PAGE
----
The Conservative Party has demanded the creation of an independent roads inspectorate to ensure local authorities and the Highways Agency perform to an agreed set of standards or face penalties.
This week we ask: Does the UK need an independent roads inspectorate?
CECA was founded at almost the same time that the British Roads Federation was launching its proposal for a roads inspectorate, now adopted by the Conservative Opposition. CECA has supported the idea as long as it has known of it.
For far too long we have paid insufficient attention to the maintenance condition of our roads and a large part of the problem has been the absence of any central responsibility for setting standards and ensuring they are followed. Of course, we have had the National Road Maintenance Condition Survey, but that has only ever looked at physical condition, not on a consistent basis over time, and seemingly has never had any significant influence on expenditure.
It needs to be remembered that two of the factors most responsible for the poor state of our roads are the annuality of public budgets and the lack of 'ring fencing' of funds for highway maintenance. Creation of a roads inspectorate would be of limited value unless these factors were modified. This is something that the Government is, thankfully, addressing - for example, in its plans for five year funding of English local authorities' local transport plans. But an independent body is needed to assess whether the highway maintenance components of those plans are adequate.
What we need is an independent minded watchdog, empowered first to establish a set of clear, user oriented performance indicators, then to use them to set targets for each highway authority and to monitor the authorities' performance against their targets.
It should also be a function of the inspectorate to spell out the financial implications of its targets and to help ensure that adequate funding is provided for highway maintenance and improvements. And, devolution notwithstandiing, its remit should extend throughout the UK, not just England.
Funds from central Government for local authorities to improve and maintain their roads have been cut significantly in recent years.
Over the last 10 years, capital funding for highway improvements has virtually halved and there was insufficient highway maintenance revenue funding.
Local authorities have not been able to deliver the sort of improvements or services the public would have liked. They have in general terms spent the money made available to them and not directed it to other services. However, local roads are now in their worst condition since highway records started in 1978, as revealed by the National Road Maintenance Condition Survey.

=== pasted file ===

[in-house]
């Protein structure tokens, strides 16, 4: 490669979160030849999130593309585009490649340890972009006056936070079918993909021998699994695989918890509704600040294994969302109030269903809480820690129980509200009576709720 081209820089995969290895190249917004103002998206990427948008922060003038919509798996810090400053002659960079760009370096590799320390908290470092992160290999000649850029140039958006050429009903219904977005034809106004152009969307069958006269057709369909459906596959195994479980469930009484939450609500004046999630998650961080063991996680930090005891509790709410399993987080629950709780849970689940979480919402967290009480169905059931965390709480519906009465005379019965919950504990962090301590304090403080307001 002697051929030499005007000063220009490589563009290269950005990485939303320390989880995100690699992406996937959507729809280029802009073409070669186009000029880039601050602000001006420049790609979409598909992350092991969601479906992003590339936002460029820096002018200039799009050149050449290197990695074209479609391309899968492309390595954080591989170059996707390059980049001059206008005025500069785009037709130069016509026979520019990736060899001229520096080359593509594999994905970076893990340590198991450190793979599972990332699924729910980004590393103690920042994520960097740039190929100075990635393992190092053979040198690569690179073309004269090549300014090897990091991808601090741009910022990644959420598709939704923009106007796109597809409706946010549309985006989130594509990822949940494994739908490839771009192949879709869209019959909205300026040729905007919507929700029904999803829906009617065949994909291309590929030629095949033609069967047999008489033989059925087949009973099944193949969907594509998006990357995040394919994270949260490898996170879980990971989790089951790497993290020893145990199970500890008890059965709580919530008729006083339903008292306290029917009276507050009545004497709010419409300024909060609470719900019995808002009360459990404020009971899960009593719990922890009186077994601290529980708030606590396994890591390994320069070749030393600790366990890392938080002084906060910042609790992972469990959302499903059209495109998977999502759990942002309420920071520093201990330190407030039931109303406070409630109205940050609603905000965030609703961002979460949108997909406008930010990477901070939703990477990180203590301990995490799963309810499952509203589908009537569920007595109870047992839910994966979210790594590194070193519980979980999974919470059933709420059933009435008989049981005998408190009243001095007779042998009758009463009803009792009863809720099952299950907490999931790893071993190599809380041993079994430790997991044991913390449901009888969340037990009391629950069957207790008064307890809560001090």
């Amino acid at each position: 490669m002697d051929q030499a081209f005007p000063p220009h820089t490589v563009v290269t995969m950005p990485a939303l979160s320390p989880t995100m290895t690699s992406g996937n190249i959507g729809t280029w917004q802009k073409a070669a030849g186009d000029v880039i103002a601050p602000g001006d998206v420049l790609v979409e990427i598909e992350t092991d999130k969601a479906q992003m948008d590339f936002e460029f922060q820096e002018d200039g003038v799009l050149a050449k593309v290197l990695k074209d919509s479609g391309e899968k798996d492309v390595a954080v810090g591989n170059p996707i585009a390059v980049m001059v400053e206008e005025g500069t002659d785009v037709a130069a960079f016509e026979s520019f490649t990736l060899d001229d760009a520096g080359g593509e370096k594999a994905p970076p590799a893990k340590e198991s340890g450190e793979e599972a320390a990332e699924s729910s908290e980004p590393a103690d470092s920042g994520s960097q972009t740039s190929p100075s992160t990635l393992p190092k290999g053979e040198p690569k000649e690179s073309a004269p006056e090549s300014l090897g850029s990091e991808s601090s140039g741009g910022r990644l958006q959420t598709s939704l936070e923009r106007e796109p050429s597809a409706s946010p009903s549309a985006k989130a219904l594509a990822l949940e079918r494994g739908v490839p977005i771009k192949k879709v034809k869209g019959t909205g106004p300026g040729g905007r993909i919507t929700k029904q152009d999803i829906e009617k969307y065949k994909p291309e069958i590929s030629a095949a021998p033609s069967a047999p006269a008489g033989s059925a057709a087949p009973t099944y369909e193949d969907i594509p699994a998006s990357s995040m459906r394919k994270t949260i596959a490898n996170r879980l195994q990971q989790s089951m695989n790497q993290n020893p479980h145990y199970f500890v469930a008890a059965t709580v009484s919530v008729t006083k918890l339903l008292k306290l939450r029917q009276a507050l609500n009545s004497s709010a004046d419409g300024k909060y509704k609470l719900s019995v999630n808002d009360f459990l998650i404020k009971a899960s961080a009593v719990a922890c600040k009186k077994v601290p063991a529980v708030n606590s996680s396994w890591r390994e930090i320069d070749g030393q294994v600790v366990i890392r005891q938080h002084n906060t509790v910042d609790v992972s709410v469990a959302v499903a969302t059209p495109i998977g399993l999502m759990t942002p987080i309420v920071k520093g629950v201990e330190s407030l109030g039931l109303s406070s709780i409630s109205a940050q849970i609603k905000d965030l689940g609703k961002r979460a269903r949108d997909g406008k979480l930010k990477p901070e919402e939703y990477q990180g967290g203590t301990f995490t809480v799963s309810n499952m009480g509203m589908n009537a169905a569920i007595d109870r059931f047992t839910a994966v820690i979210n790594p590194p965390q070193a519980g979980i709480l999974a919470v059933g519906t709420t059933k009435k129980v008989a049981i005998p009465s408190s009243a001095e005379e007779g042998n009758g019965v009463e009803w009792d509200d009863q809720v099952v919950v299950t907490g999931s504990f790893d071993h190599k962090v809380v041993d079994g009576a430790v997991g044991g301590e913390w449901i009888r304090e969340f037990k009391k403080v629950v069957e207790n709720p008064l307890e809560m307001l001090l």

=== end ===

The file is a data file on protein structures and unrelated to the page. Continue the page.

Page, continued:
There is evidence that the Government is now addressing this under funding with the announcement of its 10 year transport plan in July and significant extra money is expected over the next few years.
Many new inspection regimes are being brought forward for local government. There is a veritable army of independent auditors to look at progress on initiatives such as best value. At Dorset County Council we are heavily involved in the Rethinking Construction initiative and a number of auditors are monitoring the demonstration projects we are carrying out.
What does the public think?
Surveys carried out by MORI reveal that local highway congestion and the state of the roads are very important matters for the public nationwide. Local authority consultations with members of the public in their own areas are revealing similar results. Local Transport Plans submitted in July reflect these community aspirations and set out programmes of work for the next five years. Progress on implementation will be carried out by Government.
My own view is that we should see the effects of the additional funding being made by the Government and the changes local authorities are implementing, before we introduce a further level of inspection.
Shadow transport minister Bernard Jenkin demanded an independent road inspectorate at the recent Tory Party conference. He is expected to reveal more detailed proposals in December. Under the proposal, local authorities found to be performing under standard on criteria such as congestion, maintenance and noise would face being stripped of their highway authority role and replaced by private operators.
In a recent poll of NCE readers 51% of respondents believed an independent roads inspectorate would improve management of the UK road network, 36% said no and 13% were undecided.
The annual National Road Maintenance Condition Survey has shown that local authorities have suffered from chronic under funding in road maintenance in the last 20 years.
Under local authorities' funding regime, funds for roads can be raided and spent on other public services.